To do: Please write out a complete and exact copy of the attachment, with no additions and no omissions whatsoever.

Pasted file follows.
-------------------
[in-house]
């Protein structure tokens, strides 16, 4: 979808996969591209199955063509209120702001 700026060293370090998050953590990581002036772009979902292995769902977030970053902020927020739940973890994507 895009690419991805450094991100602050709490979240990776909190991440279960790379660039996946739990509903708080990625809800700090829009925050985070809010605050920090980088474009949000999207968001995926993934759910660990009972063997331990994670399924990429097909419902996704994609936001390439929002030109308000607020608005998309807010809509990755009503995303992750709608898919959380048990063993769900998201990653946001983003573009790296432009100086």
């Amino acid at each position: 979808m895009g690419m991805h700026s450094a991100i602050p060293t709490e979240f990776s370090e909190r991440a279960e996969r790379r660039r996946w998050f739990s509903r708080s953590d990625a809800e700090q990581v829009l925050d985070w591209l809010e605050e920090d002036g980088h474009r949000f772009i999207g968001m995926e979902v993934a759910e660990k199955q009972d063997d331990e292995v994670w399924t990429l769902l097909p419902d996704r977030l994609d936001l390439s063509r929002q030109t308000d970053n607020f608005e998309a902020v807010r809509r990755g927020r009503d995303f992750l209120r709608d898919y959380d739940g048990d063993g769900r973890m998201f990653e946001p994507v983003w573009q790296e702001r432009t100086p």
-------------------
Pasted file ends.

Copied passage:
[in-house]
């Protein structure tokens, strides 16, 4: 979808996969591209199955063509209120702001 700026060293370090998050953590990581002036772009979902292995769902977030970053902020927020739940973890994507 895009690419991805450094991100602050709490979240990776909190991440279960790379660039996946739990509903708080990625809800700090829009925050985070809010605050920090980088474009949000999207968001995926993934759910660990009972063997331990994670399924990429097909419902996704994609936001390439929002030109308000607020608005998309807010809509990755009503995303992750709608898919959380048990063993769900998201990653946001983003573009790296432009100086």
């Amino acid at each position: 979808m895009g690419m991805h700026s450094a991100i602050p060293t709490e979240f990776s370090e909190r991440a279960e996969r790379r660039r996946w998050f739990s509903r708080s953590d990625a809800e700090q990581v829009l925050d985070w591209l809010e605050e920090d002036g980088h474009r949000f772009i999207g968001m995926e979902v993934a759910e660990k199955q009972d063997d331990e292995v994670w399924t990429l769902l097909p419902d996704r977030l994609d936001l390439s063509r929002q030109t308000d970053n607020f608005e998309a902020v807010r809509r990755g927020r009503d995303f992750l209120r709608d898919y959380d739940g048990d063993g769900r973890m998201f990653e946001p994507v983003w573009q790296e702001r432009t100086p």